While our red wine goes with many different styles of cuisine, we are proud of its natural affinity for Nordic cuisine. Our name beholds Nordic inspiration – through the beloved Nisse spirits of woodland dwelling and the popular concept of “hygge”, which is all about comfort and coziness.
WHERE TO EAT NORDIC in the northwest
Here’s a list of some of our favorite Nordic food purveyors in the Pacific Northwest.
BRODER – Everyday Nordic Fare
FIMBUL – Nordic Supper Club
INGRID’S SCANDINAVIAN FOOD – Outrageously Delicious
VIKING SOUL FOOD – Fuel for the Champions of Valhalla
Rose Hip Soup
From NPR “New Nordic Is Cool, But, Old Scandinavian Food Holds Its Own”
By Deena Prichep, Nov. 13, 2013, http://www.npr.org.
Rose hips, which ripen long after the rose blooms have faded, can be dried to enjoy all year and serve as an important source of vitamin C in northern countries. This soup is common in Sweden, with its deep rosy color and sweet-tart tang. And it’s adaptable — you can enjoy a lightly sweetened version for breakfast, or go full-on with the whipped cream and a bit more sugar for a dessert.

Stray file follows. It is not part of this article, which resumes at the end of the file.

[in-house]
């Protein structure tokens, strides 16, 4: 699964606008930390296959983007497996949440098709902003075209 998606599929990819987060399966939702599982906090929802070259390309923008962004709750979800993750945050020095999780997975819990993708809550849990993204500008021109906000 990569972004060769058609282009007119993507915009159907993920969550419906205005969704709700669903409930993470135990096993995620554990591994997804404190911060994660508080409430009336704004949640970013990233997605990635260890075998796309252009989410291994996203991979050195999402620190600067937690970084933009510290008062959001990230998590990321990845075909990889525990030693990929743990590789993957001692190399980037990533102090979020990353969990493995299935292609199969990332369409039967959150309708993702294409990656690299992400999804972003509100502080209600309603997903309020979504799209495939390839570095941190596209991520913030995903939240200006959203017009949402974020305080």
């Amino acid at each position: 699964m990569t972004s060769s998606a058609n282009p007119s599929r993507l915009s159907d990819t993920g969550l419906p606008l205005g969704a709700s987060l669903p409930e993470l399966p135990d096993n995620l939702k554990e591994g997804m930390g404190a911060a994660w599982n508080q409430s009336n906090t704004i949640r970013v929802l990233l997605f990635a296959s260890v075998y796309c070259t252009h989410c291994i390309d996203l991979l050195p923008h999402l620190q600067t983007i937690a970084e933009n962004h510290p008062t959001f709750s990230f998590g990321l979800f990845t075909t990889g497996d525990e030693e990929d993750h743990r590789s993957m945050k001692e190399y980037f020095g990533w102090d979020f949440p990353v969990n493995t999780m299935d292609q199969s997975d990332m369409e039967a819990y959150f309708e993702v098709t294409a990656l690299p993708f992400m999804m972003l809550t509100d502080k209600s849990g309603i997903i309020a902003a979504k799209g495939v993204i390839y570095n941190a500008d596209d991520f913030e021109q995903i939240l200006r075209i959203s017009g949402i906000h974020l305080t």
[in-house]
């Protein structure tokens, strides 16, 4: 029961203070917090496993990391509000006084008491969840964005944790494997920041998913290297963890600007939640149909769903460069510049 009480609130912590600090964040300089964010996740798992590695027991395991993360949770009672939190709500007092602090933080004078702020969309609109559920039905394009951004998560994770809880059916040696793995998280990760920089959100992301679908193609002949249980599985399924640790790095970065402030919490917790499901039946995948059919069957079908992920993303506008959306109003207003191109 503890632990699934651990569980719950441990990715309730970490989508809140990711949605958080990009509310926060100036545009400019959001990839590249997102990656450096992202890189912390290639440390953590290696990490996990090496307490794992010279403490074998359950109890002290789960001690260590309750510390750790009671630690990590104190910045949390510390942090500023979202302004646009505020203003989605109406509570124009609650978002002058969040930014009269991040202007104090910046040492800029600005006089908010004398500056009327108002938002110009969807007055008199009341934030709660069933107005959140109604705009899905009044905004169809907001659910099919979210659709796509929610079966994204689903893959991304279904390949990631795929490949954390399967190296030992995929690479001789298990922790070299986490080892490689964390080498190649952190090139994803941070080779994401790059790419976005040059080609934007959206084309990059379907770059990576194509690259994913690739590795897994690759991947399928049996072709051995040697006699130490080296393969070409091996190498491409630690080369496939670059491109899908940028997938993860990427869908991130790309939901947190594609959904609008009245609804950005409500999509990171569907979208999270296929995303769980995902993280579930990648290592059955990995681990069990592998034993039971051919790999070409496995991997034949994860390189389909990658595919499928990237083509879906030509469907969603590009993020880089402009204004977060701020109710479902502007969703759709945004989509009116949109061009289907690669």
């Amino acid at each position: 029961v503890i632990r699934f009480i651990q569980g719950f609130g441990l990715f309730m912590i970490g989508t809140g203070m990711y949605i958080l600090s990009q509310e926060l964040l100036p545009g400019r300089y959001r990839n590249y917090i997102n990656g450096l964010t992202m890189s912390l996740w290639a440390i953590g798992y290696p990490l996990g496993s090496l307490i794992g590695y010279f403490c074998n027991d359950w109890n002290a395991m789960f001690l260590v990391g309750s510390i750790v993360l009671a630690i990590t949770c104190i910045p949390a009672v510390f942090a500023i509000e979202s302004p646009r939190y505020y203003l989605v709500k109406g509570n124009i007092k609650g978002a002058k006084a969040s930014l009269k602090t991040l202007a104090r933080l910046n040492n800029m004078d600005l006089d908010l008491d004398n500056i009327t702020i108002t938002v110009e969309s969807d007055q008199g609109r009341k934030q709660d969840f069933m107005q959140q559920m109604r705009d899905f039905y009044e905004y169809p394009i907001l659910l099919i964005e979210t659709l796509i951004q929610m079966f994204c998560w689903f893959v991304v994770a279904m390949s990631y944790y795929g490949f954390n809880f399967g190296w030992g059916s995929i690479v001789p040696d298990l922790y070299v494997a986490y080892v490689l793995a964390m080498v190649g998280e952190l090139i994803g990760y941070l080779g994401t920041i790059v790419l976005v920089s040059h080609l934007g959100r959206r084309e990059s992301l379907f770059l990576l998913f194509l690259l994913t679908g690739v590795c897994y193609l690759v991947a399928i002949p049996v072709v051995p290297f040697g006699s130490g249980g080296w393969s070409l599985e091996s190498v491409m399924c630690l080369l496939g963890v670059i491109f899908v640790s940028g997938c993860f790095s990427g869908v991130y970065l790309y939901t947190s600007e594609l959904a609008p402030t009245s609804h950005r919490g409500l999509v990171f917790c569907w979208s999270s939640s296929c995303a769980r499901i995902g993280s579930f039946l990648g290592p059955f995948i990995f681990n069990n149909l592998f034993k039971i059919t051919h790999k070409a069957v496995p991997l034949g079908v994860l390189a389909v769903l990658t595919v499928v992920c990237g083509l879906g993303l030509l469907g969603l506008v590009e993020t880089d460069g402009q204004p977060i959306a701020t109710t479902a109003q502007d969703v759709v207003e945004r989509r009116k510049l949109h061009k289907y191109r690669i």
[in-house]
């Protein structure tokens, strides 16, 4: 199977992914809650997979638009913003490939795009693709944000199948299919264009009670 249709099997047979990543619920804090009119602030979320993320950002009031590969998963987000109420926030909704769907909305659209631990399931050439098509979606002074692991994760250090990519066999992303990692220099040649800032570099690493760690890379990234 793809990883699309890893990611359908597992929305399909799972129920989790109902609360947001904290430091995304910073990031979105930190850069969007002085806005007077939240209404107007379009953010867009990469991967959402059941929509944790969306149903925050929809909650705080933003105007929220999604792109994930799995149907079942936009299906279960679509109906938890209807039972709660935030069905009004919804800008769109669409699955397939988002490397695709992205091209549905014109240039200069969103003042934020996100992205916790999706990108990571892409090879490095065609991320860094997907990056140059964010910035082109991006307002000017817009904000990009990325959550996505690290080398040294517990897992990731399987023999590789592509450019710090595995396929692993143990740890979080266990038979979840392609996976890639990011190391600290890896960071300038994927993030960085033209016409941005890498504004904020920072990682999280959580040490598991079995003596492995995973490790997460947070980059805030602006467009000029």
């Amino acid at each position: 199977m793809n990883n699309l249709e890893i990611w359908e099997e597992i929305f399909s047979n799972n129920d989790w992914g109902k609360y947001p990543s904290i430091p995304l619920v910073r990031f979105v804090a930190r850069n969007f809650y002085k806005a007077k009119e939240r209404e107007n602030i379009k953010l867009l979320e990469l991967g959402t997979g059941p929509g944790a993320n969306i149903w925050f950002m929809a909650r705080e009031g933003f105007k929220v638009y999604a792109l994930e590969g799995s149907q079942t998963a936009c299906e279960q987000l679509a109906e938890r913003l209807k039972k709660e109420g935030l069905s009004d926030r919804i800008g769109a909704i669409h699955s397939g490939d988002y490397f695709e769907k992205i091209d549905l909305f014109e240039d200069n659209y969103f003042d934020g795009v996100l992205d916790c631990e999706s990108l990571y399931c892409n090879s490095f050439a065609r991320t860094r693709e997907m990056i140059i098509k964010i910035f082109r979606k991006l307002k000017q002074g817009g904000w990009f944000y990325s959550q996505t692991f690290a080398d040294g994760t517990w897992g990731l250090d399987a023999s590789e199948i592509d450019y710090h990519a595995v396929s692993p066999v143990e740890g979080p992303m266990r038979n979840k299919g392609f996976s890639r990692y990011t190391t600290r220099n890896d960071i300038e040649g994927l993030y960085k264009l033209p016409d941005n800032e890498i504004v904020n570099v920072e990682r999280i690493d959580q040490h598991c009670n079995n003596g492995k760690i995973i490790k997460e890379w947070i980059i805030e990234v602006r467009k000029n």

Makes 4 servings
1 cup dried rose hips (available in bulk sections of supermarkets or natural food stores)
Juice of 1/2 to 1 lemon
1/4 to 1/3 cup sugar
Unsweetened whipped cream to taste
Place the rose hips in a pot and add water until it covers them by an inch. Bring to a boil, and then reduce to a simmer until the rose hips have completely softened, about 15 minutes.
To break down (and strain out any pits or sticks), run through a food mill or puree in a blender and then pass through a sieve. Return to the pot and add lemon and sugar to taste, along with additional water, if needed, to yield a thick-yet-spoonable soup. Serve with whipped cream.
Danish Rye Bread
From Saveur, by Claus Meyer, Aug. 9, 2017
Sour Danish rugbrod is just barely leavened, dense in flavor as well as texture, and full of crunchy seeds and grains.
Makes one 9×4 loaf
Time: 24 hours
For the soaker and sourdough:
For the bread: